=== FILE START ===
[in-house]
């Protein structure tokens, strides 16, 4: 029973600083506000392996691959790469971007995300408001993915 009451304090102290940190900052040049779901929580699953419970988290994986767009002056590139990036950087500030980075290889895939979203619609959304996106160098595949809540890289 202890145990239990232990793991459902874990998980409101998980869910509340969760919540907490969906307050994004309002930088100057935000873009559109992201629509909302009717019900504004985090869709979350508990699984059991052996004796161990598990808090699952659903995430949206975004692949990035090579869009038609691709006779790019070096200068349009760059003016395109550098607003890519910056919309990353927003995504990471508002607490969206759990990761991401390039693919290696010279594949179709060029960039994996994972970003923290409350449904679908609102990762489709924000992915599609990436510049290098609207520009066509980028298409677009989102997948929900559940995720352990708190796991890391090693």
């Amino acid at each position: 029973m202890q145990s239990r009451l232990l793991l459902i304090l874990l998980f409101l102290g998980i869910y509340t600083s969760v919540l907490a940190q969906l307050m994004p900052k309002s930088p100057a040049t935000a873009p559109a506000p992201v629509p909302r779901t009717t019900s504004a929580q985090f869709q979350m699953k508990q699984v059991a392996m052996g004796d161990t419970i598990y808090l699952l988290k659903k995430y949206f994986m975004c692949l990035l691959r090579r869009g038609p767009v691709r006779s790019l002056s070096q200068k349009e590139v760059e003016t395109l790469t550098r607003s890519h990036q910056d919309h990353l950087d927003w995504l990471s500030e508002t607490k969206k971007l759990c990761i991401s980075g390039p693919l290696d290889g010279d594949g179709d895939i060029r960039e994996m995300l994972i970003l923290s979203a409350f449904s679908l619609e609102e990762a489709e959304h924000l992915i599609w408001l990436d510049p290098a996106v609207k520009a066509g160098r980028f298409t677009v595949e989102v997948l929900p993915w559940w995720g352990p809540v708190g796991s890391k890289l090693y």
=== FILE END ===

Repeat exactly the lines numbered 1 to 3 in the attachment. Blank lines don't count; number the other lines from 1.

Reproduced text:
[in-house]
């Protein structure tokens, strides 16, 4: 029973600083506000392996691959790469971007995300408001993915 009451304090102290940190900052040049779901929580699953419970988290994986767009002056590139990036950087500030980075290889895939979203619609959304996106160098595949809540890289 202890145990239990232990793991459902874990998980409101998980869910509340969760919540907490969906307050994004309002930088100057935000873009559109992201629509909302009717019900504004985090869709979350508990699984059991052996004796161990598990808090699952659903995430949206975004692949990035090579869009038609691709006779790019070096200068349009760059003016395109550098607003890519910056919309990353927003995504990471508002607490969206759990990761991401390039693919290696010279594949179709060029960039994996994972970003923290409350449904679908609102990762489709924000992915599609990436510049290098609207520009066509980028298409677009989102997948929900559940995720352990708190796991890391090693």
């Amino acid at each position: 029973m202890q145990s239990r009451l232990l793991l459902i304090l874990l998980f409101l102290g998980i869910y509340t600083s969760v919540l907490a940190q969906l307050m994004p900052k309002s930088p100057a040049t935000a873009p559109a506000p992201v629509p909302r779901t009717t019900s504004a929580q985090f869709q979350m699953k508990q699984v059991a392996m052996g004796d161990t419970i598990y808090l699952l988290k659903k995430y949206f994986m975004c692949l990035l691959r090579r869009g038609p767009v691709r006779s790019l002056s070096q200068k349009e590139v760059e003016t395109l790469t550098r607003s890519h990036q910056d919309h990353l950087d927003w995504l990471s500030e508002t607490k969206k971007l759990c990761i991401s980075g390039p693919l290696d290889g010279d594949g179709d895939i060029r960039e994996m995300l994972i970003l923290s979203a409350f449904s679908l619609e609102e990762a489709e959304h924000l992915i599609w408001l990436d510049p290098a996106v609207k520009a066509g160098r980028f298409t677009v595949e989102v997948l929900p993915w559940w995720g352990p809540v708190g796991s890391k890289l090693y």